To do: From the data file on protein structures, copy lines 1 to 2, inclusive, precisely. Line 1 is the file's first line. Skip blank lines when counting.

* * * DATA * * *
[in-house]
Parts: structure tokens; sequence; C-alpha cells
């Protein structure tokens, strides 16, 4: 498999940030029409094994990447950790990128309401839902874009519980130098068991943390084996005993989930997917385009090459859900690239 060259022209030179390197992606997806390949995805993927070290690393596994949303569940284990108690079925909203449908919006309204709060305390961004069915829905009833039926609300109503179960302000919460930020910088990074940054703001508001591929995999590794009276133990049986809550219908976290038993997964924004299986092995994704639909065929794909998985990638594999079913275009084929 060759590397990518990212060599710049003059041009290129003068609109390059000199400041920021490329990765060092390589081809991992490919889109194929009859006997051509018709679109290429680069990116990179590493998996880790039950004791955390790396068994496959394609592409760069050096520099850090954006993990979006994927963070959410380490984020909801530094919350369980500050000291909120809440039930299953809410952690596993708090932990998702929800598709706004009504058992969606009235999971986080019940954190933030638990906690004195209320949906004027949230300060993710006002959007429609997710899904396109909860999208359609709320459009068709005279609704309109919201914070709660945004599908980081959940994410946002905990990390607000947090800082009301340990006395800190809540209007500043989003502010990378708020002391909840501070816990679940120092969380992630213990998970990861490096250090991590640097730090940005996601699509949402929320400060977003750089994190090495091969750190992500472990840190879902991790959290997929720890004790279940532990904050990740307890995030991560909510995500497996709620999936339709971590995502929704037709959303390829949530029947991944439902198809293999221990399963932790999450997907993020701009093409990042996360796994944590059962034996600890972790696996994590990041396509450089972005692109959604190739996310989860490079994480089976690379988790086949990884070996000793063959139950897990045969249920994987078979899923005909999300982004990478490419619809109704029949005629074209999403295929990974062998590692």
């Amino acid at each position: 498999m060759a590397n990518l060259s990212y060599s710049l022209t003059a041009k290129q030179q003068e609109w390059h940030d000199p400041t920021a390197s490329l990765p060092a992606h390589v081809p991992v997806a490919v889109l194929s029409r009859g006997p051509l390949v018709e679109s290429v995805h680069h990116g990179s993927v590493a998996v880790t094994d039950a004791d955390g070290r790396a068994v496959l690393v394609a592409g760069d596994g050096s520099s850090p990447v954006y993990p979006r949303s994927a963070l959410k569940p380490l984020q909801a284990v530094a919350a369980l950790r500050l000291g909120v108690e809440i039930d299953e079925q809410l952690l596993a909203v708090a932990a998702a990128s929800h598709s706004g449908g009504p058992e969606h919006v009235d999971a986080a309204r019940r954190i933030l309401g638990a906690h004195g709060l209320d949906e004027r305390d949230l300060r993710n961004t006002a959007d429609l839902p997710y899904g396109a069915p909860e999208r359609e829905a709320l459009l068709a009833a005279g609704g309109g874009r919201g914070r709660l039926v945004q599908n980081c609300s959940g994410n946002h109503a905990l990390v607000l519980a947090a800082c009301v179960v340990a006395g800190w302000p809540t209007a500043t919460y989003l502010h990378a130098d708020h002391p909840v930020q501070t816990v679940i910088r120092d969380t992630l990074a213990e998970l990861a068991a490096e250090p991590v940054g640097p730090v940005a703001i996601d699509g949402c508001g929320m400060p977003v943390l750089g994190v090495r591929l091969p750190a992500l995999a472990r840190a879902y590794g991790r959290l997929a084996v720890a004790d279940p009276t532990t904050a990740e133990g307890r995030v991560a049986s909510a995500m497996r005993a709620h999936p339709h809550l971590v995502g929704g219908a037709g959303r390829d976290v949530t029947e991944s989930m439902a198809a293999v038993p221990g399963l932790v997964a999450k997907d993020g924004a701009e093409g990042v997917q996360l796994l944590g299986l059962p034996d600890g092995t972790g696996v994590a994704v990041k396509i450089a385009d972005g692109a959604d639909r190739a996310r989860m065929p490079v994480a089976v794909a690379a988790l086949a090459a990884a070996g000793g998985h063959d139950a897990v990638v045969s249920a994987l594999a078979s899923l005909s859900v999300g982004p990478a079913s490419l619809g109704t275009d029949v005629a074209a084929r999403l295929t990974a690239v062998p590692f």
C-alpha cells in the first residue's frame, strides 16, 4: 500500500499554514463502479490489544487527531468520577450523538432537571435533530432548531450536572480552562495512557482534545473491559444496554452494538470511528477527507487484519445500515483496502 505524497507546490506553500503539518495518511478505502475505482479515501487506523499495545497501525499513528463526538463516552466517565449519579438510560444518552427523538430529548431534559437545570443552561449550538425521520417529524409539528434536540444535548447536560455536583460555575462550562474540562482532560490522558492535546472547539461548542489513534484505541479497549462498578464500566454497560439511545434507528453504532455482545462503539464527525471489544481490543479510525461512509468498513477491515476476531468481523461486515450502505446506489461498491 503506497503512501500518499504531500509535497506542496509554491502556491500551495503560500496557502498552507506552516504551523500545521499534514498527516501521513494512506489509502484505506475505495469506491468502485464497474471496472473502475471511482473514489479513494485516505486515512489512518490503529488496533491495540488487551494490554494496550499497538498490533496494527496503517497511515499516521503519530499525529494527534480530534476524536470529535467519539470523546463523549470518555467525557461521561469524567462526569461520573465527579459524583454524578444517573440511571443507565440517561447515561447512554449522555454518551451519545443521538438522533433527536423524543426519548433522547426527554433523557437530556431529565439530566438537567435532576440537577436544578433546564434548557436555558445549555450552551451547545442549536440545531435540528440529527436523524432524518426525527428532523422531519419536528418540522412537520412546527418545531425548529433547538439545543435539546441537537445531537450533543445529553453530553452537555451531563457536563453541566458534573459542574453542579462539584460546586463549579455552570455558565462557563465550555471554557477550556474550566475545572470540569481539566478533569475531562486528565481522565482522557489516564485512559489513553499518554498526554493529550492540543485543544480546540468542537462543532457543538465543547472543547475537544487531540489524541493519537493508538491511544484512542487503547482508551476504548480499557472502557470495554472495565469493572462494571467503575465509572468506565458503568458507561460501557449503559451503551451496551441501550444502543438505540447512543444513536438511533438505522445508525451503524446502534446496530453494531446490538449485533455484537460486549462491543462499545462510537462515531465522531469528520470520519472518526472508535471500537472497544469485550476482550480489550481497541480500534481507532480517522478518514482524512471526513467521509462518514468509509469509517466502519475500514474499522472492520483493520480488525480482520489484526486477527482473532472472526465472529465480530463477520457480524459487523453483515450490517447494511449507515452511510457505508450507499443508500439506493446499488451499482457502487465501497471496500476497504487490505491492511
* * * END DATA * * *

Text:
[in-house]
Parts: structure tokens; sequence; C-alpha cells